By Assunta Ng
Three important leaders were in Seattle recently. I saw two of them. Ironically, the one that I didn’t meet was the one the Northwest Asian Weekly wrote the most about.
Edwin Lee, mayor-elect of San Francisco, attended a family reunion on Mercer Island on Dec. 3. Born and raised in Seattle, he has four siblings here, two sisters and two brothers. The whole family will join Lee in San Francisco for his swearing-in as the new mayor on Jan. 8.
We have done a separate interview with Lee. You can read his story next week in the Northwest Asian Weekly.
Prof. Yu Keping, of Beijing University and a Harvard fellow, is known as the think-tank for Chinese President Hu Jintao. He was here on Nov. 28, speaking in the University District.
Prior to his visit, I received three e-mails from the organizer of the National Bureau of Asian Research, stating that the meeting was “off the record.”
So being among the 30 guests, I was expecting some high-level secrets from the professor.
Yu discussed China’s road to democracy. Although interesting stuff, this is no secret. Just Google his article, “Democracy is a good thing,” already circulated widely in both English and Chinese, and you’ll get the gist of what he talked about. The essay was published in the Beijing Daily News on Oct. 23, 2006. His speech didn’t reveal anything out of the ordinary. Since the essay was published, the topic has been discussed inside and outside of China.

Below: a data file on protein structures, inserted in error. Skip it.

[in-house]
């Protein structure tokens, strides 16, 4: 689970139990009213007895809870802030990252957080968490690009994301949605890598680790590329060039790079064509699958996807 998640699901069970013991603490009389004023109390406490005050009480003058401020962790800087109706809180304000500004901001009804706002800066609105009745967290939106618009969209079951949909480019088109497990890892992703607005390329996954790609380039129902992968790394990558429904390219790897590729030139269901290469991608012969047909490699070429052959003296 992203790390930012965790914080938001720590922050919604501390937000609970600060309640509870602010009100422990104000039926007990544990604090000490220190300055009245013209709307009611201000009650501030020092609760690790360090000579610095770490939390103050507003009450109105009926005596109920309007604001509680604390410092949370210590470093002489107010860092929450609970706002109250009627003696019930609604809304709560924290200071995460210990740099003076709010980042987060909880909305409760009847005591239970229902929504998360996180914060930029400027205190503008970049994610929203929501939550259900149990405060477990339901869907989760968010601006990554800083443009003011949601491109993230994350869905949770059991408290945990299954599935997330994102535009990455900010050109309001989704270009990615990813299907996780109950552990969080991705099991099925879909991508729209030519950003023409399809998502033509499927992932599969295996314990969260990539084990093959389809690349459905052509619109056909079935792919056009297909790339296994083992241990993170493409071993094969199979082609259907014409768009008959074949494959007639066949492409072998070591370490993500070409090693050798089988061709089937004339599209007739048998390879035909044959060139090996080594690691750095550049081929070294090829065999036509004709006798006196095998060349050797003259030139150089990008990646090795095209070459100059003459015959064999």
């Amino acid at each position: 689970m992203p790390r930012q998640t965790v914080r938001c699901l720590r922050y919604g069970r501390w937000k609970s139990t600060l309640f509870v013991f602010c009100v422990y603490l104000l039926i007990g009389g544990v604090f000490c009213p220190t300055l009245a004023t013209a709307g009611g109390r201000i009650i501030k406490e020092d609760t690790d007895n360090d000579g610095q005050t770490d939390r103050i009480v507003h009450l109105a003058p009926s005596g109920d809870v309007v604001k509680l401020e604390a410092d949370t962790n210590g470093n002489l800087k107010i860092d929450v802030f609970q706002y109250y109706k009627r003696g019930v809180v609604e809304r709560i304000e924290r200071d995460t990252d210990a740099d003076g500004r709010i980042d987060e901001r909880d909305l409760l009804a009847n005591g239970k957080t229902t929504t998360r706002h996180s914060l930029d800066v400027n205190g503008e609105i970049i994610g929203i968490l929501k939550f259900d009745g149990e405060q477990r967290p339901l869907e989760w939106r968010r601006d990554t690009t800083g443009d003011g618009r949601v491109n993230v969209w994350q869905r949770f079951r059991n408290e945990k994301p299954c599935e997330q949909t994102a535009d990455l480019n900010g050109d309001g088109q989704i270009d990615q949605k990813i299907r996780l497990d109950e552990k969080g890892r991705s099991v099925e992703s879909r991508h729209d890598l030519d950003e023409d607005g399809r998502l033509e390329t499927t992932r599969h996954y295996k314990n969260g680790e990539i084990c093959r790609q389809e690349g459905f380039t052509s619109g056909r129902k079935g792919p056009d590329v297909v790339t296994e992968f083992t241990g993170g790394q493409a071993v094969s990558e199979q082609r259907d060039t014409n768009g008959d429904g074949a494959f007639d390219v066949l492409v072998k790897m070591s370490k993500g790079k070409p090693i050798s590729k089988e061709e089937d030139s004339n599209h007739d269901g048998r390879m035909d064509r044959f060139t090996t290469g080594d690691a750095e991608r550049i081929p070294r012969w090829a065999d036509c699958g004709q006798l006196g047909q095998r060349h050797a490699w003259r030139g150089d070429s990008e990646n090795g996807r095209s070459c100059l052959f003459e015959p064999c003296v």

Basically, Yu said democracy is a good thing, but it doesn’t solve all problems. China actually has its own model of democracy developed in its villages and as far back as the Qin dynasty. China should use its own existing model for political reforms, rather than copying the West, as the Western model might not apply to China’s situation.
I did ask Yu’s permission to write about his visit. He said yes.
Ambassador Claudia Fritsche is Liechtenstein’s ambassador to the U.S. I was one of 15 women who had lunch with her on Dec. 2 at the SeaStar Restaurant.
Liechtenstein? You might not even know how to pronounce it. I didn’t either, at first. I have visited Europe six times and was never aware of the existence of this tiny kingdom. Smallness has its own merits, though.
Perhaps it’s so small that big countries bypassed devouring it during the last 200 years.
Under a monarch, it has a German-speaking population of 36,000 located in a mountainous region — the Alps.
It is difficult for Fritsche to compete with big country ambassadors for attention. Fortunately, Fritsche, a feisty woman, always initiates calls to colleges, corporations, and high-level officials from all over the world. (end)